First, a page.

KPMG Cuts Carbon 22% in Three Years
The results stem from the company’s Living Green program, launched in 2008 to reduce KPMG’s carbon footprint, consumption of natural resources, and waste generation.
The firm says its 22 percent carbon reduction was calculated through a recent analysis by its Climate Change & Sustainability practice. The 2010 Living Green results also indicate that the U.S. firm has reduced its non-recycled waste by 51 percent, air travel by 26 percent, emissions from electricity by 16 percent, and office energy usage by 7 percent.
“We are proud of our accomplishments as a firm, as well as our employees’ individual efforts to reduce our carbon footprint,” said Steve Clemente, KPMG principal and leader of the Living Green program. “We will continue to challenge ourselves and continue to develop sustainable business practices.”
Initiatives to achieve these results include:
- KPMG’s technology center installed a natural gas-fired combined heat and power (CHP) system which generates 50 percent of the electricity used to run the center. It won a 2011 ENERGY STAR CHP Award for this initiative.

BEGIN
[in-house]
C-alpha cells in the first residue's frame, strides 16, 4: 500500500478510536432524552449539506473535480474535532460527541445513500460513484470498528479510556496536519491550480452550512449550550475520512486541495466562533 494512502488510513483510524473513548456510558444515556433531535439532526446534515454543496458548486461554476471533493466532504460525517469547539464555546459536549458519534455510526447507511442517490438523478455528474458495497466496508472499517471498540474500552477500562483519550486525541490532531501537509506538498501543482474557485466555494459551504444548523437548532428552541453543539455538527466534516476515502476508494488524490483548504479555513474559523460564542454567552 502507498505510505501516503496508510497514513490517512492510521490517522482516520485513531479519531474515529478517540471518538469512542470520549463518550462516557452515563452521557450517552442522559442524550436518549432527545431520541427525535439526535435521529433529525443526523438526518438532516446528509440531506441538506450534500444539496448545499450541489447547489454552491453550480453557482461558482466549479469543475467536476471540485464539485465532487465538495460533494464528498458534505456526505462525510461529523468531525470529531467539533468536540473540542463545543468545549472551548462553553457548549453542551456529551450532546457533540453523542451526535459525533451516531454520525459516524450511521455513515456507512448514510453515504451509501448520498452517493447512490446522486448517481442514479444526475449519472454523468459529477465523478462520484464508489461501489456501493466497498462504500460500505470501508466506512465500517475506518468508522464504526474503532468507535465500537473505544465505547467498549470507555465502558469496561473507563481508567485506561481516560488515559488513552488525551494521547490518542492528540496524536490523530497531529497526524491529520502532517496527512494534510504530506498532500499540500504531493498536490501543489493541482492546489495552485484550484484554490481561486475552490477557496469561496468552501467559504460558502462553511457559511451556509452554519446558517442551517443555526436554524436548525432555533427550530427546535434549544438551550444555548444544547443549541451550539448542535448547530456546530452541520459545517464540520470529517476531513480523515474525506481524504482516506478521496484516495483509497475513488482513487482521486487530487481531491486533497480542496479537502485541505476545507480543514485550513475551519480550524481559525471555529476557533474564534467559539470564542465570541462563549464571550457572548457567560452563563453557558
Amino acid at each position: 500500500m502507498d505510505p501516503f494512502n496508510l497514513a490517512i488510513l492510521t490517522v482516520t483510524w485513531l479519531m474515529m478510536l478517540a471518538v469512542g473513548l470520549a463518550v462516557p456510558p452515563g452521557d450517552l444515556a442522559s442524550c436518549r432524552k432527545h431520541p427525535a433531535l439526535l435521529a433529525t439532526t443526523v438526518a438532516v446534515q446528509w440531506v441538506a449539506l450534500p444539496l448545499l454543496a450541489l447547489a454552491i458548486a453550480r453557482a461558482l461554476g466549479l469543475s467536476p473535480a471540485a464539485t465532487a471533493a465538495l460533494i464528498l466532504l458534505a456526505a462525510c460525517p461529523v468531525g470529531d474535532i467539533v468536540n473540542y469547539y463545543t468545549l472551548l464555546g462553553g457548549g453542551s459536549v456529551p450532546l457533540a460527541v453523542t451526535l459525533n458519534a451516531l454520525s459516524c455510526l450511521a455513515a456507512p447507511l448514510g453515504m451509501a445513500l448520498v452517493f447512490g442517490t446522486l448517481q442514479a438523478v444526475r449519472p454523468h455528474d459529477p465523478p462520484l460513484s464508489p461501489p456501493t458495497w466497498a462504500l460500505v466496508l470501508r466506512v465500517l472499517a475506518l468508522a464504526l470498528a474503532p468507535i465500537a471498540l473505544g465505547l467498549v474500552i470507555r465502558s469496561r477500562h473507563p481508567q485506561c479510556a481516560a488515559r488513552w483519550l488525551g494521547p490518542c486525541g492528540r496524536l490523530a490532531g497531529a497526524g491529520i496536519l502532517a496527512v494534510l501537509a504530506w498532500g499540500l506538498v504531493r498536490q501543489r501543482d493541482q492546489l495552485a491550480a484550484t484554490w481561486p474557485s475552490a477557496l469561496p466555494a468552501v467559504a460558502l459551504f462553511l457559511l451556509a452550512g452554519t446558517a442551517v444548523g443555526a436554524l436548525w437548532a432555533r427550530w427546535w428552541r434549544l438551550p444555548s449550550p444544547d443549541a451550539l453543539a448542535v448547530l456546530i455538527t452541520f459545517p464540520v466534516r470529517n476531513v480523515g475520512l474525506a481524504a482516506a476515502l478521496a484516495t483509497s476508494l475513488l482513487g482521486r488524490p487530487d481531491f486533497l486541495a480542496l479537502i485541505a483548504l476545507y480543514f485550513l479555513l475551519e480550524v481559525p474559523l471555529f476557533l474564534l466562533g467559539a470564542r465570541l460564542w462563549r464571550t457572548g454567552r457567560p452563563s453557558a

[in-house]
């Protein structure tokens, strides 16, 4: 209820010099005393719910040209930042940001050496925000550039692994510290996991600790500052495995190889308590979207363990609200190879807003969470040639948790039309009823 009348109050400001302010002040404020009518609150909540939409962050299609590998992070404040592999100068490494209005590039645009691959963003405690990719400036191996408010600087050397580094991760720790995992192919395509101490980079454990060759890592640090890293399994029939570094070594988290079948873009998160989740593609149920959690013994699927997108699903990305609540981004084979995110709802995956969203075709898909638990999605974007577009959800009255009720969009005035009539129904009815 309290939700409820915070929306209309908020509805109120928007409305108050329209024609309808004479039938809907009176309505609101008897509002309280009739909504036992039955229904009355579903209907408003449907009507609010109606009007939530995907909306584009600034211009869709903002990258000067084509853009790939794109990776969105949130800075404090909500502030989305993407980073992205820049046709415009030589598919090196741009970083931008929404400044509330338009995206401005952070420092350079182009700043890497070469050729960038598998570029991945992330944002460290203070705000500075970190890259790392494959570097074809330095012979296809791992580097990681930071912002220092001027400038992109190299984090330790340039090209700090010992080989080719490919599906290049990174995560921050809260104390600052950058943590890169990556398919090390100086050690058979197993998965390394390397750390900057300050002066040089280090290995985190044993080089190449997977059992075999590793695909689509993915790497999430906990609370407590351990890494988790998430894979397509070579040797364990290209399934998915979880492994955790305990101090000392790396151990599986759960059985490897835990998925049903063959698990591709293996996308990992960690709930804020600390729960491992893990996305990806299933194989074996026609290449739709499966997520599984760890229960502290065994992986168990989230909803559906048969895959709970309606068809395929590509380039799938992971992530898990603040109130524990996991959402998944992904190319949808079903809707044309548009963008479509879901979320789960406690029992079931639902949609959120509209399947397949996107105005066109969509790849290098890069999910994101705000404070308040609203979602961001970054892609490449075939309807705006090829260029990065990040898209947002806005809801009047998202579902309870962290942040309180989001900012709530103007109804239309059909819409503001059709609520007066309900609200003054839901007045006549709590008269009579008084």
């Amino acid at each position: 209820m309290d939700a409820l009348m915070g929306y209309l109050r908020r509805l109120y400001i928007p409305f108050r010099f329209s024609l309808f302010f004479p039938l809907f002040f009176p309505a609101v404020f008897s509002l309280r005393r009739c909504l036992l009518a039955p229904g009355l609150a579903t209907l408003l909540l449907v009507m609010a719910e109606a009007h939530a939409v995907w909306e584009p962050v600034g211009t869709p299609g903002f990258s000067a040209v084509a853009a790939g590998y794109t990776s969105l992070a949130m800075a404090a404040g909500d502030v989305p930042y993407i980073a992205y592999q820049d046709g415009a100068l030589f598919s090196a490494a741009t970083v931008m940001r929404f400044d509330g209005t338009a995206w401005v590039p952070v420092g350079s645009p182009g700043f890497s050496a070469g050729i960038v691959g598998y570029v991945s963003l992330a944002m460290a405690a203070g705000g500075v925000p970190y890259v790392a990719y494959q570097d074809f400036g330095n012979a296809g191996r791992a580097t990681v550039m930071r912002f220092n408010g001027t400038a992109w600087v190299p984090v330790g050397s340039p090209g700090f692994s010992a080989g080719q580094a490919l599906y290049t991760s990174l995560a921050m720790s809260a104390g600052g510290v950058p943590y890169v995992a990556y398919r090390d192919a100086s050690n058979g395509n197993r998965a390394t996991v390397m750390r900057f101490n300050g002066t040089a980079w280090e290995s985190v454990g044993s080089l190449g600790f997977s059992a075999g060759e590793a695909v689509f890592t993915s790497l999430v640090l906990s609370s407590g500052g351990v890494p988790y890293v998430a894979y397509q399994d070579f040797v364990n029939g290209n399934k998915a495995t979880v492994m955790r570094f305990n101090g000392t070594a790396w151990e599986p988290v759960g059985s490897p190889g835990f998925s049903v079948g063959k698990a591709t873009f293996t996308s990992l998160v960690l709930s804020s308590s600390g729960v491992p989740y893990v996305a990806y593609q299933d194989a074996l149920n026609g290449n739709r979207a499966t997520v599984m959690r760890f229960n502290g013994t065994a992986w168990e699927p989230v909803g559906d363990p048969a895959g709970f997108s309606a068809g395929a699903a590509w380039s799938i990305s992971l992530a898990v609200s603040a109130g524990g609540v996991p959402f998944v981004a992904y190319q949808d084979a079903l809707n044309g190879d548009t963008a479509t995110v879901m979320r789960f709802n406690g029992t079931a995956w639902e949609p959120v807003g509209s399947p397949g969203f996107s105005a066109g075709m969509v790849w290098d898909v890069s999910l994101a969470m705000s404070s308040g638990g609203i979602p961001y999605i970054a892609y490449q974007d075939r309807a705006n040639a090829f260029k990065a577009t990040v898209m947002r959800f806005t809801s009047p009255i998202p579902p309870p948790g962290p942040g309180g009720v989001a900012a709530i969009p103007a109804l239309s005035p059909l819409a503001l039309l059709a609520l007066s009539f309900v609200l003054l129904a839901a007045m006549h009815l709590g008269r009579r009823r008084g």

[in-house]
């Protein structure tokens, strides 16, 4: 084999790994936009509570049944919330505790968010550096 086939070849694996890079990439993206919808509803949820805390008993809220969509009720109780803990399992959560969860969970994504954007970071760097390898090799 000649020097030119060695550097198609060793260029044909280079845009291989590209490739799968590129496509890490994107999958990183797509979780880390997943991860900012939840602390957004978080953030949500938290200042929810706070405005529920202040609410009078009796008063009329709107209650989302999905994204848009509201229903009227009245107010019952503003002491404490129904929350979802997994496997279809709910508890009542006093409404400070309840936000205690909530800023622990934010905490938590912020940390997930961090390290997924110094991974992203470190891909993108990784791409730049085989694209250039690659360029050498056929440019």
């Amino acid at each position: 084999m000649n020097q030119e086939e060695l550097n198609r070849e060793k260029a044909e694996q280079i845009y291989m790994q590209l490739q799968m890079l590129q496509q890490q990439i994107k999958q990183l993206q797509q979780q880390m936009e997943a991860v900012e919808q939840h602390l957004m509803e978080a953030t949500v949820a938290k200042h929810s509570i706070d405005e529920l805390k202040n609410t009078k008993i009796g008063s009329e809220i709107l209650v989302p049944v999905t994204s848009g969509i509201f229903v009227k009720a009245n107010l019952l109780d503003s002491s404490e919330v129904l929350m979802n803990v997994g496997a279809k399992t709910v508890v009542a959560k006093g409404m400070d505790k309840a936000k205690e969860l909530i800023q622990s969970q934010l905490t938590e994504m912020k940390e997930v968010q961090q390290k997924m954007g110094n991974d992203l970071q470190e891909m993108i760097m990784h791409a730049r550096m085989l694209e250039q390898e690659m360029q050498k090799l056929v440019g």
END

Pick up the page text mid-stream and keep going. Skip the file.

- Recycling of every KPMG laptop, monitor and printer, for both reuse and responsible disposal.
- Implementing green IT leading practices including server virtualization.
- Eliminating bottled water from KPMG’s conference centers.
- Increasing video conference usage 95 percent.
- Achieving Leadership in Energy and Environmental Design (LEED) for a number of its offices. KPMG’s Nashville, San Diego, Charlotte, Boston, Greenville, S.C., and Orange County, Calif., offices are certified by the U.S. Green Building Council.
A recent study found that the Big Four financial audit firms, including KPMG, lead the market in corporate sustainability assurance services.
Energy Manager News
- EDF Sending 127 Climate Corps Fellows to 100 Organizations
- Capegemini, Siemens Working on Analytics Platform
- Fulham Retrofit Kits EPA Approved
- Brookings Study: Net Metering Offers Cost Benefits to All Utility Customers
- Window Films: Low Hanging Fruit for Efficiency Gains
- Some Insurance Companies Invested Too Heavily in Fossil Fuels, says Ceres
- Apple Defends 100% Renewable Energy Claim
- Ontario Investing $900M in Affordable Housing